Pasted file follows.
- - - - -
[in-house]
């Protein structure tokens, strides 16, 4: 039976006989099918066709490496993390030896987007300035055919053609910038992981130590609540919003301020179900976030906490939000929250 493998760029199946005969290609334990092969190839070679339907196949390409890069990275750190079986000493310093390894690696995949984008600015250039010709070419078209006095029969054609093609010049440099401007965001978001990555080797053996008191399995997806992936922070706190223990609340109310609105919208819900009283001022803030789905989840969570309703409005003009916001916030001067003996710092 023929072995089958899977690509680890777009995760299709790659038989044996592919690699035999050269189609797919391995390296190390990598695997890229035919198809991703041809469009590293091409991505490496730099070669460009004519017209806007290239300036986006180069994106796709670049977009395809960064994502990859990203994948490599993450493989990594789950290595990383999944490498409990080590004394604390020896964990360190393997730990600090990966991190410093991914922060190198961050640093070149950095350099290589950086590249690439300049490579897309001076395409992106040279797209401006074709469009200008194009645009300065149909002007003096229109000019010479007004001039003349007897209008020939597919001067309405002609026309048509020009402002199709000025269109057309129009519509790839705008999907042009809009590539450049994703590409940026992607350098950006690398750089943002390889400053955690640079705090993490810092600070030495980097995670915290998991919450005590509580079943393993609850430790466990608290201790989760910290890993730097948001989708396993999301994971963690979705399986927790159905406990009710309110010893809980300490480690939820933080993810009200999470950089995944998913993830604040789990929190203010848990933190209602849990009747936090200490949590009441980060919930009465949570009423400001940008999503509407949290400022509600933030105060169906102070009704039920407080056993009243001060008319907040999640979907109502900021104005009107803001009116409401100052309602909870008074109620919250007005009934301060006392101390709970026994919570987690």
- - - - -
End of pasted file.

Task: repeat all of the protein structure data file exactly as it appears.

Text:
[in-house]
């Protein structure tokens, strides 16, 4: 039976006989099918066709490496993390030896987007300035055919053609910038992981130590609540919003301020179900976030906490939000929250 493998760029199946005969290609334990092969190839070679339907196949390409890069990275750190079986000493310093390894690696995949984008600015250039010709070419078209006095029969054609093609010049440099401007965001978001990555080797053996008191399995997806992936922070706190223990609340109310609105919208819900009283001022803030789905989840969570309703409005003009916001916030001067003996710092 023929072995089958899977690509680890777009995760299709790659038989044996592919690699035999050269189609797919391995390296190390990598695997890229035919198809991703041809469009590293091409991505490496730099070669460009004519017209806007290239300036986006180069994106796709670049977009395809960064994502990859990203994948490599993450493989990594789950290595990383999944490498409990080590004394604390020896964990360190393997730990600090990966991190410093991914922060190198961050640093070149950095350099290589950086590249690439300049490579897309001076395409992106040279797209401006074709469009200008194009645009300065149909002007003096229109000019010479007004001039003349007897209008020939597919001067309405002609026309048509020009402002199709000025269109057309129009519509790839705008999907042009809009590539450049994703590409940026992607350098950006690398750089943002390889400053955690640079705090993490810092600070030495980097995670915290998991919450005590509580079943393993609850430790466990608290201790989760910290890993730097948001989708396993999301994971963690979705399986927790159905406990009710309110010893809980300490480690939820933080993810009200999470950089995944998913993830604040789990929190203010848990933190209602849990009747936090200490949590009441980060919930009465949570009423400001940008999503509407949290400022509600933030105060169906102070009704039920407080056993009243001060008319907040999640979907109502900021104005009107803001009116409401100052309602909870008074109620919250007005009934301060006392101390709970026994919570987690």